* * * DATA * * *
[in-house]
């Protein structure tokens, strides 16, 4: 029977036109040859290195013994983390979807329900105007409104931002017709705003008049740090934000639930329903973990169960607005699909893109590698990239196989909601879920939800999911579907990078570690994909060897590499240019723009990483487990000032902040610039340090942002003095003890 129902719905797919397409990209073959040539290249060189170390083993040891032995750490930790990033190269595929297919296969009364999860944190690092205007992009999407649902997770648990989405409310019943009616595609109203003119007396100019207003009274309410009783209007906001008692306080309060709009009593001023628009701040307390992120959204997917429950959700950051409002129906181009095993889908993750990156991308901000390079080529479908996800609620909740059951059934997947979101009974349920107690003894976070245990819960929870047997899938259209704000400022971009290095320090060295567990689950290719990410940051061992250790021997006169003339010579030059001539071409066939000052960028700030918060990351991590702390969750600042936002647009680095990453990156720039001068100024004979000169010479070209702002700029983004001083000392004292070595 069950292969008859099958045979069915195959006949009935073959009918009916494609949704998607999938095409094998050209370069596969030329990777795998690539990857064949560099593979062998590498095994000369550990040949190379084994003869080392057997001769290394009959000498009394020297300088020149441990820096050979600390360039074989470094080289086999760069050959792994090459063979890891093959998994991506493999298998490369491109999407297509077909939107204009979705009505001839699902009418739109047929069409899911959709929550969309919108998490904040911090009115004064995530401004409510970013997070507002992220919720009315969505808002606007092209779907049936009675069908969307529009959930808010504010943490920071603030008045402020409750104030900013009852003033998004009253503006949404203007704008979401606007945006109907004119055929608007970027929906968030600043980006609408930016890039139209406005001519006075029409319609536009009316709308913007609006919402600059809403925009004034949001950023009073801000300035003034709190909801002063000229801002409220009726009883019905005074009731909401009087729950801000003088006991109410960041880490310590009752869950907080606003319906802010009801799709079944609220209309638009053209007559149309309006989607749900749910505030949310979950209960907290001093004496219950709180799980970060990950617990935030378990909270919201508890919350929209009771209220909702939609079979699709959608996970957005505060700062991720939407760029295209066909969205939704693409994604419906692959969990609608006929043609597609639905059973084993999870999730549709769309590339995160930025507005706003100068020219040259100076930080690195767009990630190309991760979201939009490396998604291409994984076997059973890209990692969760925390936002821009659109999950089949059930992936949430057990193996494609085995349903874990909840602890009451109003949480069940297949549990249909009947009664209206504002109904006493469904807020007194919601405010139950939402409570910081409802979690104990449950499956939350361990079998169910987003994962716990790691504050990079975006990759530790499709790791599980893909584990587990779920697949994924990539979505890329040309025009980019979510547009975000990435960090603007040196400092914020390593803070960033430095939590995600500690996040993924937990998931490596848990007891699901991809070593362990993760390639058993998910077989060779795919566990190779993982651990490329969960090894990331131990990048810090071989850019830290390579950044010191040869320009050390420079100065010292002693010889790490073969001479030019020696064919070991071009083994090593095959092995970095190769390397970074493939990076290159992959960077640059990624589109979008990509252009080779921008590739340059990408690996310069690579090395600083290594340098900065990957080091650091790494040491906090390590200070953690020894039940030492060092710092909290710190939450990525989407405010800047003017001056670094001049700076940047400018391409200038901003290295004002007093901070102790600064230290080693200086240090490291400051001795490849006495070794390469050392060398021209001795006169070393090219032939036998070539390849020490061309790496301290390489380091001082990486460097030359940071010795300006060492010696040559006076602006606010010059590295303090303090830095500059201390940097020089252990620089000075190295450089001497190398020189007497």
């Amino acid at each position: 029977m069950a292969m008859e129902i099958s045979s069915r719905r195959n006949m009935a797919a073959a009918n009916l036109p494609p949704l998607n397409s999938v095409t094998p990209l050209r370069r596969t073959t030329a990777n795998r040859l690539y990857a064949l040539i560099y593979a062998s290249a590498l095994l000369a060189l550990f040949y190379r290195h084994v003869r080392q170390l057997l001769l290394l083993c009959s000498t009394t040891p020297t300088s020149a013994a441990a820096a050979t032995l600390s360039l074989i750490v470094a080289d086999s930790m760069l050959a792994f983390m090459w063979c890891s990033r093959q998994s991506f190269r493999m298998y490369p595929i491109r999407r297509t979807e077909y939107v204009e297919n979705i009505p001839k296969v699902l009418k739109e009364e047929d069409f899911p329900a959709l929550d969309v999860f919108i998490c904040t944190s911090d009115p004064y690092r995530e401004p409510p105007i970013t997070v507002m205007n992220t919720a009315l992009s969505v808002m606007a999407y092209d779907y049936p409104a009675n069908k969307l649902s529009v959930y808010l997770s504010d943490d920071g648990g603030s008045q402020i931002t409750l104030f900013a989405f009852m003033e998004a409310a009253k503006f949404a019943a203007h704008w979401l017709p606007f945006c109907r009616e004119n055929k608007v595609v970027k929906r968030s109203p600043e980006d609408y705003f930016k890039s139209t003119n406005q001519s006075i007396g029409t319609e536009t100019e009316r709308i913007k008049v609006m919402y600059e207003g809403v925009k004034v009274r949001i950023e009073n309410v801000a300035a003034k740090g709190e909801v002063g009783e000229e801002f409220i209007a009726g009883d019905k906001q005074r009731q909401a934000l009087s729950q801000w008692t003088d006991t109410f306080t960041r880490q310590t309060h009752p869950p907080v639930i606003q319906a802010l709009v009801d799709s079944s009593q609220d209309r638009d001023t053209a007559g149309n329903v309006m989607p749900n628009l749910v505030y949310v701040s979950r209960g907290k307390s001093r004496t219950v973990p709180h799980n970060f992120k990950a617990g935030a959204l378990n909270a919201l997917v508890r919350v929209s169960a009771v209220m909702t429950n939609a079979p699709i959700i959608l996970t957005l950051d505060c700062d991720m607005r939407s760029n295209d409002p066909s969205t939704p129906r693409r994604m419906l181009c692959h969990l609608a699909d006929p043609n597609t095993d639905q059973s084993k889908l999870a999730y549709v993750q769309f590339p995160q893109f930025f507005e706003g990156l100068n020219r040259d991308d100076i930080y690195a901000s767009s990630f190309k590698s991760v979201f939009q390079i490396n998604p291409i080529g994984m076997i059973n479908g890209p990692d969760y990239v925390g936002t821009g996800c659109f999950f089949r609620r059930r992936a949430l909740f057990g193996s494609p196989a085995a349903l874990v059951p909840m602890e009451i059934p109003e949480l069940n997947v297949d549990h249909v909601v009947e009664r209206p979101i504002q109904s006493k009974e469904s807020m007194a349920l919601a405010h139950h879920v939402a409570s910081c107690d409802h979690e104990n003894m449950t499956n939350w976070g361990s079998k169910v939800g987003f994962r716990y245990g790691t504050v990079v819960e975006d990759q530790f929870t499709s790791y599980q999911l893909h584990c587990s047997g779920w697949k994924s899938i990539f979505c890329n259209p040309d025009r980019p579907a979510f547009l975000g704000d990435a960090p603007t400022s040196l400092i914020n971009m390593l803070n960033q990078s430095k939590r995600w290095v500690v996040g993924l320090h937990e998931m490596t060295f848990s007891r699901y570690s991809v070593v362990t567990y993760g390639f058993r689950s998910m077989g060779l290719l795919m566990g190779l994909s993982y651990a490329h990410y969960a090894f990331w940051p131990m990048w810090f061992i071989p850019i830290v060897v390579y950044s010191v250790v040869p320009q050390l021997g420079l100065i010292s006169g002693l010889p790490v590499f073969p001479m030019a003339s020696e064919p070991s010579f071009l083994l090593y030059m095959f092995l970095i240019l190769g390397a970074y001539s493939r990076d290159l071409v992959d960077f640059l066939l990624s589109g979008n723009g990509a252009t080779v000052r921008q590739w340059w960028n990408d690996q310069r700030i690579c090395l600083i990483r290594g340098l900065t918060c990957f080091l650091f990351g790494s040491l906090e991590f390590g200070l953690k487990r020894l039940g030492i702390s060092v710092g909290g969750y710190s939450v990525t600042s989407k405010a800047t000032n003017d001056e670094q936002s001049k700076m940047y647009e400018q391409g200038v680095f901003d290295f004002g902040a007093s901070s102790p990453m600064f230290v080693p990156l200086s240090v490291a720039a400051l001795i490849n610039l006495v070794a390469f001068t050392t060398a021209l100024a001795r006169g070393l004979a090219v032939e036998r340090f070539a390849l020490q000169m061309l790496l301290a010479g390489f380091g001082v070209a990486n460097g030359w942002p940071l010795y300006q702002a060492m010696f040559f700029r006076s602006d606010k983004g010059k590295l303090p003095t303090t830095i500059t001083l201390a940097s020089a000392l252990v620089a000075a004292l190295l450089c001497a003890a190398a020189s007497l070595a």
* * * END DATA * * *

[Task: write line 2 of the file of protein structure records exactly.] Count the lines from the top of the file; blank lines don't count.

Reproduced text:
């Protein structure tokens, strides 16, 4: 029977036109040859290195013994983390979807329900105007409104931002017709705003008049740090934000639930329903973990169960607005699909893109590698990239196989909601879920939800999911579907990078570690994909060897590499240019723009990483487990000032902040610039340090942002003095003890 129902719905797919397409990209073959040539290249060189170390083993040891032995750490930790990033190269595929297919296969009364999860944190690092205007992009999407649902997770648990989405409310019943009616595609109203003119007396100019207003009274309410009783209007906001008692306080309060709009009593001023628009701040307390992120959204997917429950959700950051409002129906181009095993889908993750990156991308901000390079080529479908996800609620909740059951059934997947979101009974349920107690003894976070245990819960929870047997899938259209704000400022971009290095320090060295567990689950290719990410940051061992250790021997006169003339010579030059001539071409066939000052960028700030918060990351991590702390969750600042936002647009680095990453990156720039001068100024004979000169010479070209702002700029983004001083000392004292070595 069950292969008859099958045979069915195959006949009935073959009918009916494609949704998607999938095409094998050209370069596969030329990777795998690539990857064949560099593979062998590498095994000369550990040949190379084994003869080392057997001769290394009959000498009394020297300088020149441990820096050979600390360039074989470094080289086999760069050959792994090459063979890891093959998994991506493999298998490369491109999407297509077909939107204009979705009505001839699902009418739109047929069409899911959709929550969309919108998490904040911090009115004064995530401004409510970013997070507002992220919720009315969505808002606007092209779907049936009675069908969307529009959930808010504010943490920071603030008045402020409750104030900013009852003033998004009253503006949404203007704008979401606007945006109907004119055929608007970027929906968030600043980006609408930016890039139209406005001519006075029409319609536009009316709308913007609006919402600059809403925009004034949001950023009073801000300035003034709190909801002063000229801002409220009726009883019905005074009731909401009087729950801000003088006991109410960041880490310590009752869950907080606003319906802010009801799709079944609220209309638009053209007559149309309006989607749900749910505030949310979950209960907290001093004496219950709180799980970060990950617990935030378990909270919201508890919350929209009771209220909702939609079979699709959608996970957005505060700062991720939407760029295209066909969205939704693409994604419906692959969990609608006929043609597609639905059973084993999870999730549709769309590339995160930025507005706003100068020219040259100076930080690195767009990630190309991760979201939009490396998604291409994984076997059973890209990692969760925390936002821009659109999950089949059930992936949430057990193996494609085995349903874990909840602890009451109003949480069940297949549990249909009947009664209206504002109904006493469904807020007194919601405010139950939402409570910081409802979690104990449950499956939350361990079998169910987003994962716990790691504050990079975006990759530790499709790791599980893909584990587990779920697949994924990539979505890329040309025009980019979510547009975000990435960090603007040196400092914020390593803070960033430095939590995600500690996040993924937990998931490596848990007891699901991809070593362990993760390639058993998910077989060779795919566990190779993982651990490329969960090894990331131990990048810090071989850019830290390579950044010191040869320009050390420079100065010292002693010889790490073969001479030019020696064919070991071009083994090593095959092995970095190769390397970074493939990076290159992959960077640059990624589109979008990509252009080779921008590739340059990408690996310069690579090395600083290594340098900065990957080091650091790494040491906090390590200070953690020894039940030492060092710092909290710190939450990525989407405010800047003017001056670094001049700076940047400018391409200038901003290295004002007093901070102790600064230290080693200086240090490291400051001795490849006495070794390469050392060398021209001795006169070393090219032939036998070539390849020490061309790496301290390489380091001082990486460097030359940071010795300006060492010696040559006076602006606010010059590295303090303090830095500059201390940097020089252990620089000075190295450089001497190398020189007497």